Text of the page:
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Going Above Ground

In the true heart of Silver Lake, the Garage has turned upscale, and to some that's a downer.


It has been Silver Lake's worst nightmare. For months, the musicians, filmmakers, artists and the like brought together by a collective necessity for low rent have worried that their sanctuary would be corrupted by outsiders eager to exploit its underground hipness. Well, they're heeeere.

The Garage has gone Hollywood. All that's left of the once-integral club is Sucker on Sundays--Frank Rodriguez and Vaginal Creme Davis' afternoon punk rock club. The rest, as they say, is history.

It's not like the new backers aren't trying to bring on a scene. They're booking tons of live music, offering a hip-hop club on Saturdays, inviting in the fetish crowd on Fridays, sniffing around at the rock en espan~ol scene and even planning to start a college night for USC students on Mondays. But those who call the underground home have already exited the building.

Ironically, the space has seen many improvements since the takeover, which began a few months back. Now offering valet parking, the small, one-room club has been expanded to three rooms, with a new raised stage and a much better sound system (we're not sure if you could call the previous one a "system"). A storage area was gutted and divided into a small dance room and a spacious fancy lounge.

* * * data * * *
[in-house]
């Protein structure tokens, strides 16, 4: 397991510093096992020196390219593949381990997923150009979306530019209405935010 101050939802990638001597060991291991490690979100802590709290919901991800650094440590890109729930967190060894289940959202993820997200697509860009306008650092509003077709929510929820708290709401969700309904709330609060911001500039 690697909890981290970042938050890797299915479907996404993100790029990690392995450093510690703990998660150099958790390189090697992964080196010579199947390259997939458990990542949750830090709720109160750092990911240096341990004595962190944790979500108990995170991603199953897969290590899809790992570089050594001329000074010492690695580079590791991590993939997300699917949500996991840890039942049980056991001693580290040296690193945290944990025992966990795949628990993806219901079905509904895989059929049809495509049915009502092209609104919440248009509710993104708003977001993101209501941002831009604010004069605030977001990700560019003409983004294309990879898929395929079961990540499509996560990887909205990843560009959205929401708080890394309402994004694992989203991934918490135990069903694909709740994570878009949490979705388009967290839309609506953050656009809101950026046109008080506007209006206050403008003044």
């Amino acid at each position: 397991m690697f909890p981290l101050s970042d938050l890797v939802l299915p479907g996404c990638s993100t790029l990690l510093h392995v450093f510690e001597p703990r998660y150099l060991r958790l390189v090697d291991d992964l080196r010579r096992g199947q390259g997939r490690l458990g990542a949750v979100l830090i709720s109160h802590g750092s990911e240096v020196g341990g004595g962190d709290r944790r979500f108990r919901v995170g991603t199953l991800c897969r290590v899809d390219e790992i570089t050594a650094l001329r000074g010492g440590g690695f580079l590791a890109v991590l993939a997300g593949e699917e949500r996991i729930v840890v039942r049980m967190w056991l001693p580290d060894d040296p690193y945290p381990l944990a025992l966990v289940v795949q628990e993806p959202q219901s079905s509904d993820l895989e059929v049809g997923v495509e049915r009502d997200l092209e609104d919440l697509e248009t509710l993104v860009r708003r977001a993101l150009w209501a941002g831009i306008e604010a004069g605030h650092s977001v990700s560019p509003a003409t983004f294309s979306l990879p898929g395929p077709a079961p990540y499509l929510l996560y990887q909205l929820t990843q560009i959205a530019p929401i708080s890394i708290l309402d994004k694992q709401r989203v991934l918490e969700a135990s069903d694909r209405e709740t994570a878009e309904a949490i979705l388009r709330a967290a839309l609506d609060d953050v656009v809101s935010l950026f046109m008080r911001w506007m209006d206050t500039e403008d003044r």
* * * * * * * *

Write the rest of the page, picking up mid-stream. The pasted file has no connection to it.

Now, here's where it gets weird. "Fancy" isn't really in the underground lexicon of this low-key, largely Latino area. All things showy are associated with a Westside attitude and this definitely has an Eastside spirit. Think about it, the center of the live music scene here is Spaceland, which takes place in a generic tacky discotheque--albeit a much beloved tacky discotheque.

In true Silver Lake fashion, there was nothing particularly dazzling about the original Garage, which opened two years back with little more than some hubcaps and a pool table for flash. Basically, the Garage was developed out of the ashes of a gay cowboy bar called the Bunkhouse, and it became a casual hangout with live music and dancing, which celebrated gay culture as well as the multi-ethnic environment in which it was located.

Then, the Garage was a discreet affair but perfectly in sync with the area's down-to-earth feel. Now it's fancy, but in a superficial "look at me, I'm arty" way that simply doesn't ring true. Flames are painted throughout the exterior and interior of the club, and chandeliers attempt that funky but chic elegance, while a zebra pattern carpets the lounge and folk art hangs on the walls.

There's no sincerity to it, just as there's no sincerity to the music vision of the club. All the best bands currently playing here come from clubs that took chances booking and cultivating them when they were neophyte acts, so there's no risk involved. (Rumor has it the brilliant acid jazz performer Toledo may begin a stint here on Fridays.)

In an attempt to help newcomers, the Garage now sports big red signs in the neighborhood made in the shape of arrows pointing toward the venue. At least now it's easy to find.


Garage, 4519 Santa Monica Blvd., Silver Lake, (213) 662-6802. 21 & over, cover varies.

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